Don gets Catherine a job teaching at his college, but she needs something this summer to keep her mind alive, so he arranges for her to run a seminar on feminism in her home. In the sole contrived part of the play, it attracts only two students: Gwen and 21-year-old Avery (Lexi Langs), an up-to-the-millisecond denizen of the current generation.

Fueled by a considerable flow of martinis (other than Gwen who is a recovering alcoholic), the three women dive into a series of seminar discussions about feminism. Avery is a fascinating character. She has no connection with the visceral sacrifices that past generations made to provide Gwen and Catherine their options. That allows her to blithely slice through the myths and rationalizations that have accumulated around the feminist movement. With scalpel-like clarity, she bemusedly deconstructs feminism as quaintly foreign as artifacts found on an archeologist’s visit to a primitive culture. The past has little relevance to how she will live in the present and future. It’s doubtful she knows who Minneapolis’ Mary Richards was.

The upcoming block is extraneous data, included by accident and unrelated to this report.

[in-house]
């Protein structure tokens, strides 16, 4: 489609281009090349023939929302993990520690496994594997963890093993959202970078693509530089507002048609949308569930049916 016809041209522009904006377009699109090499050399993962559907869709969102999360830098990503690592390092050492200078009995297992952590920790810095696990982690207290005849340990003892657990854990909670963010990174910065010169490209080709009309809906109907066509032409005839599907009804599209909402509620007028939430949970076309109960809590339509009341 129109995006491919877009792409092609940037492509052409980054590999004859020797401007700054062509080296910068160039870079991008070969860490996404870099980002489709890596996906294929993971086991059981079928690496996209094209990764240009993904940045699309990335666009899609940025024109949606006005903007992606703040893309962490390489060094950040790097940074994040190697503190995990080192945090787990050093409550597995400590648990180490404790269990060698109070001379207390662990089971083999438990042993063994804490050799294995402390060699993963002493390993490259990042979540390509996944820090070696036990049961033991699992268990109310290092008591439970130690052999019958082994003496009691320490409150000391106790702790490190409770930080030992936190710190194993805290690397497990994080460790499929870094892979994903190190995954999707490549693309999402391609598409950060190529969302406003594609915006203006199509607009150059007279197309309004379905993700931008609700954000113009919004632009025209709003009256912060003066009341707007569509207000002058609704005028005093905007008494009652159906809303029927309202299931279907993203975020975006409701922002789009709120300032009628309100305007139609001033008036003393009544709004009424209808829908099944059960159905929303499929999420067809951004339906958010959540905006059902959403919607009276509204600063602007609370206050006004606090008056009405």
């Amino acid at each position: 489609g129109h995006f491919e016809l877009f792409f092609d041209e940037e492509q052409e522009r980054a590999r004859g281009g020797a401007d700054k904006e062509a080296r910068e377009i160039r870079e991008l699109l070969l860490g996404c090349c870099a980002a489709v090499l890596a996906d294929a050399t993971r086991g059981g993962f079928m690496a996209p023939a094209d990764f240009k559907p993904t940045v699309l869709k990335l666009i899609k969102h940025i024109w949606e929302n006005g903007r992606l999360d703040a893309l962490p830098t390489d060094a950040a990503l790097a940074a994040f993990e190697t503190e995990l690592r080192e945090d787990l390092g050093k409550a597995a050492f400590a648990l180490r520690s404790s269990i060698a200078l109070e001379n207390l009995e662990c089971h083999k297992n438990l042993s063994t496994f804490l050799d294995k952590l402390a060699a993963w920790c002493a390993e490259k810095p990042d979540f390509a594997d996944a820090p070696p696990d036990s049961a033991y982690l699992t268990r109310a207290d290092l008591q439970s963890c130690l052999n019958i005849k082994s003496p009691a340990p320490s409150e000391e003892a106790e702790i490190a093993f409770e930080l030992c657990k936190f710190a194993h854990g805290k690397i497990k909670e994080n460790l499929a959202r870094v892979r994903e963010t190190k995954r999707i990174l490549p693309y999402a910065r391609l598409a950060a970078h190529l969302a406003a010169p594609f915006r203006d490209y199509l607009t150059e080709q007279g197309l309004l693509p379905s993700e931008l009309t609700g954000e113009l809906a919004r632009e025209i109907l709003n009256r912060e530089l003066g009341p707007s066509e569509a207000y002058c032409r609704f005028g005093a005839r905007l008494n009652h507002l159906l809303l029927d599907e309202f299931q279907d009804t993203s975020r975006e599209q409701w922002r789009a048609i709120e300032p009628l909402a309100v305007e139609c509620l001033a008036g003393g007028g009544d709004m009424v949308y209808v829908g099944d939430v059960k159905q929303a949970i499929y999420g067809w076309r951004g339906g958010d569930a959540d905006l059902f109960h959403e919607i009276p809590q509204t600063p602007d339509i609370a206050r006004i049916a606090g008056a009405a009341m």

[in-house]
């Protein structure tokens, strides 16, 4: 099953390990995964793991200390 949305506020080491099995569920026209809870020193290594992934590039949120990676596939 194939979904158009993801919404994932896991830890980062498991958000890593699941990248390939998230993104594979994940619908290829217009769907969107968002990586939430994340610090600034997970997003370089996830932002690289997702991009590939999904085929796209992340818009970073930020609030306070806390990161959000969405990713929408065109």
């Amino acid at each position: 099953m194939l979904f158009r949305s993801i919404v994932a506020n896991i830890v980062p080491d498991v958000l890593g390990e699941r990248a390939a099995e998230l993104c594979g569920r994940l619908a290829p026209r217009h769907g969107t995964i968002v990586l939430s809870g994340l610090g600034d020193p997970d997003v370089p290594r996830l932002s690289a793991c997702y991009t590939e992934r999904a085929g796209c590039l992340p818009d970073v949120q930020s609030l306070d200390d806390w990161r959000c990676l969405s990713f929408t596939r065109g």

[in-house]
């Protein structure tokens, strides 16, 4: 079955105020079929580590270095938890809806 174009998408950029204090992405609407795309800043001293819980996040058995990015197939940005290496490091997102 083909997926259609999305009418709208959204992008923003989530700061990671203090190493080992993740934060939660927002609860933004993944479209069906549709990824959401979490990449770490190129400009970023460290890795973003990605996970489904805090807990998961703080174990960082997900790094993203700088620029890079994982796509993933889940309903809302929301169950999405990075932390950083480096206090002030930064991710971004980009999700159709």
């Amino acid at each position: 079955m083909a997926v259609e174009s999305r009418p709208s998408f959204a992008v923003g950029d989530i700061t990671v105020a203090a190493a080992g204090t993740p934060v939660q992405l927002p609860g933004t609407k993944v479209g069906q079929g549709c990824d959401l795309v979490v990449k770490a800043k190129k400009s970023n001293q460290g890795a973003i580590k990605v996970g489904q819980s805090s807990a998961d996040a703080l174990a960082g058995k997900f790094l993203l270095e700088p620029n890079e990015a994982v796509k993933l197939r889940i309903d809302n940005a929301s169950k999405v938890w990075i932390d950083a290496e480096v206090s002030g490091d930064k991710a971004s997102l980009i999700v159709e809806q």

The debaters quote a dozen sources and influences, but they frequently feature the representative ideological clash between seminal feminist Betty Friedan and arch-conservative Phyllis Schlafly whose philosophy is given surprisingly serious consideration.